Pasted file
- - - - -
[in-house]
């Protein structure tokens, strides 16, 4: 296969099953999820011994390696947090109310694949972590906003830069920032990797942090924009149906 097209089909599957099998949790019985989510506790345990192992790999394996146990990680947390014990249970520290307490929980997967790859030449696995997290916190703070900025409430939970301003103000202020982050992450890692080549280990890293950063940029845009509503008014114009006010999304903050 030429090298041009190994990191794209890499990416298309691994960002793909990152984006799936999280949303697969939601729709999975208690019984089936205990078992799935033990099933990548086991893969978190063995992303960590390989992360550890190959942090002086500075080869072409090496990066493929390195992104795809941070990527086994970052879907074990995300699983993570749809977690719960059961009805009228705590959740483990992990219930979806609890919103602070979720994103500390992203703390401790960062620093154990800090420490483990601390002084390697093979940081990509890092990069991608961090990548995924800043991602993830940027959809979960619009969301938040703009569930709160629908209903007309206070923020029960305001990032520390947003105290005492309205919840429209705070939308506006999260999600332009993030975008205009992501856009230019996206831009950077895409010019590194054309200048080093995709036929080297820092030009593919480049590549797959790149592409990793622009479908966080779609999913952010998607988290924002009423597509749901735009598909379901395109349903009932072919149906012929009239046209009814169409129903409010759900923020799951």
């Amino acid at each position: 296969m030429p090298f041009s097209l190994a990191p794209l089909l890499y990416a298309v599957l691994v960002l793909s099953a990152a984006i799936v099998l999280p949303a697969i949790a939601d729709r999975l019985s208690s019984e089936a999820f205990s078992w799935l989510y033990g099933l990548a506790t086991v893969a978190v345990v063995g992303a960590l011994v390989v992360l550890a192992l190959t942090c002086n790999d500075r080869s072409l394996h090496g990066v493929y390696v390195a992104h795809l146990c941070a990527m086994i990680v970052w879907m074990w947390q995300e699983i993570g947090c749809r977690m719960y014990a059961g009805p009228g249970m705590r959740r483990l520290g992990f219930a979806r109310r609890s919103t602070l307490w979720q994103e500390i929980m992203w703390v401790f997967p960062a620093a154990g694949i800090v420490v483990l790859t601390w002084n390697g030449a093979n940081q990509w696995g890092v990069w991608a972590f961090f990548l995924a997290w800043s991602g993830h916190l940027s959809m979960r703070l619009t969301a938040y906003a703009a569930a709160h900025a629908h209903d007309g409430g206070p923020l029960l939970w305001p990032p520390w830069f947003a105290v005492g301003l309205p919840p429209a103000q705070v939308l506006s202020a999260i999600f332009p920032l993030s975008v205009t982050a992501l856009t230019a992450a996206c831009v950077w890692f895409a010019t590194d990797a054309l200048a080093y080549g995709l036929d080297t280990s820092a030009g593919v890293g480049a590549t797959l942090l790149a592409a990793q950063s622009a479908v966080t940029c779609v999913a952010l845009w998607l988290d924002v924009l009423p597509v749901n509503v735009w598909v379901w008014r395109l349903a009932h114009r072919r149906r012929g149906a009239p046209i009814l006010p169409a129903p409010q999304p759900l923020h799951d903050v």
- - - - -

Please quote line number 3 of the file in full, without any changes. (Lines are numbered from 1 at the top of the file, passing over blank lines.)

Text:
């Amino acid at each position: 296969m030429p090298f041009s097209l190994a990191p794209l089909l890499y990416a298309v599957l691994v960002l793909s099953a990152a984006i799936v099998l999280p949303a697969i949790a939601d729709r999975l019985s208690s019984e089936a999820f205990s078992w799935l989510y033990g099933l990548a506790t086991v893969a978190v345990v063995g992303a960590l011994v390989v992360l550890a192992l190959t942090c002086n790999d500075r080869s072409l394996h090496g990066v493929y390696v390195a992104h795809l146990c941070a990527m086994i990680v970052w879907m074990w947390q995300e699983i993570g947090c749809r977690m719960y014990a059961g009805p009228g249970m705590r959740r483990l520290g992990f219930a979806r109310r609890s919103t602070l307490w979720q994103e500390i929980m992203w703390v401790f997967p960062a620093a154990g694949i800090v420490v483990l790859t601390w002084n390697g030449a093979n940081q990509w696995g890092v990069w991608a972590f961090f990548l995924a997290w800043s991602g993830h916190l940027s959809m979960r703070l619009t969301a938040y906003a703009a569930a709160h900025a629908h209903d007309g409430g206070p923020l029960l939970w305001p990032p520390w830069f947003a105290v005492g301003l309205p919840p429209a103000q705070v939308l506006s202020a999260i999600f332009p920032l993030s975008v205009t982050a992501l856009t230019a992450a996206c831009v950077w890692f895409a010019t590194d990797a054309l200048a080093y080549g995709l036929d080297t280990s820092a030009g593919v890293g480049a590549t797959l942090l790149a592409a990793q950063s622009a479908v966080t940029c779609v999913a952010l845009w998607l988290d924002v924009l009423p597509v749901n509503v735009w598909v379901w008014r395109l349903a009932h114009r072919r149906r012929g149906a009239p046209i009814l006010p169409a129903p409010q999304p759900l923020h799951d903050v």